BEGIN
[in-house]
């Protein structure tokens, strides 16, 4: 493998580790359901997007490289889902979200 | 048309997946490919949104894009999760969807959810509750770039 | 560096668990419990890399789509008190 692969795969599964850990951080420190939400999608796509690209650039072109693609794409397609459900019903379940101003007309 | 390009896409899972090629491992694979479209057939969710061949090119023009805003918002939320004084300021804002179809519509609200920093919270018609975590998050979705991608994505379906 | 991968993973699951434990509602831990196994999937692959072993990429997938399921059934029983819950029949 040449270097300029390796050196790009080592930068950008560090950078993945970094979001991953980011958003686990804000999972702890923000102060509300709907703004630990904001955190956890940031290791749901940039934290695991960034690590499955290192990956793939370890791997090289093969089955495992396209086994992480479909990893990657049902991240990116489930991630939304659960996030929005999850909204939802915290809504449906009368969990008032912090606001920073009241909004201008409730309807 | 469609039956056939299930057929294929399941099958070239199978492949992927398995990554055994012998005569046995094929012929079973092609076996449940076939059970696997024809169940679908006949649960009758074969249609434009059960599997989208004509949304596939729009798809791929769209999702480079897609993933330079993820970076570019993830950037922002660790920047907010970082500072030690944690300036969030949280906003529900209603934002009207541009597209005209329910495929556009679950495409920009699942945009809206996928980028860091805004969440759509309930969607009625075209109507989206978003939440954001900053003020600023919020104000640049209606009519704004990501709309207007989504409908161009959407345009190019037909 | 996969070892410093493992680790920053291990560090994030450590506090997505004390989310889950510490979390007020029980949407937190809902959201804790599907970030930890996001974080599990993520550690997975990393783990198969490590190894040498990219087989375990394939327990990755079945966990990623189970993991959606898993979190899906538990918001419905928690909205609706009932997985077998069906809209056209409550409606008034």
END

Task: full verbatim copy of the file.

[in-house]
């Protein structure tokens, strides 16, 4: 493998580790359901997007490289889902979200 | 048309997946490919949104894009999760969807959810509750770039 | 560096668990419990890399789509008190 692969795969599964850990951080420190939400999608796509690209650039072109693609794409397609459900019903379940101003007309 | 390009896409899972090629491992694979479209057939969710061949090119023009805003918002939320004084300021804002179809519509609200920093919270018609975590998050979705991608994505379906 | 991968993973699951434990509602831990196994999937692959072993990429997938399921059934029983819950029949 040449270097300029390796050196790009080592930068950008560090950078993945970094979001991953980011958003686990804000999972702890923000102060509300709907703004630990904001955190956890940031290791749901940039934290695991960034690590499955290192990956793939370890791997090289093969089955495992396209086994992480479909990893990657049902991240990116489930991630939304659960996030929005999850909204939802915290809504449906009368969990008032912090606001920073009241909004201008409730309807 | 469609039956056939299930057929294929399941099958070239199978492949992927398995990554055994012998005569046995094929012929079973092609076996449940076939059970696997024809169940679908006949649960009758074969249609434009059960599997989208004509949304596939729009798809791929769209999702480079897609993933330079993820970076570019993830950037922002660790920047907010970082500072030690944690300036969030949280906003529900209603934002009207541009597209005209329910495929556009679950495409920009699942945009809206996928980028860091805004969440759509309930969607009625075209109507989206978003939440954001900053003020600023919020104000640049209606009519704004990501709309207007989504409908161009959407345009190019037909 | 996969070892410093493992680790920053291990560090994030450590506090997505004390989310889950510490979390007020029980949407937190809902959201804790599907970030930890996001974080599990993520550690997975990393783990198969490590190894040498990219087989375990394939327990990755079945966990990623189970993991959606898993979190899906538990918001419905928690909205609706009932997985077998069906809209056209409550409606008034």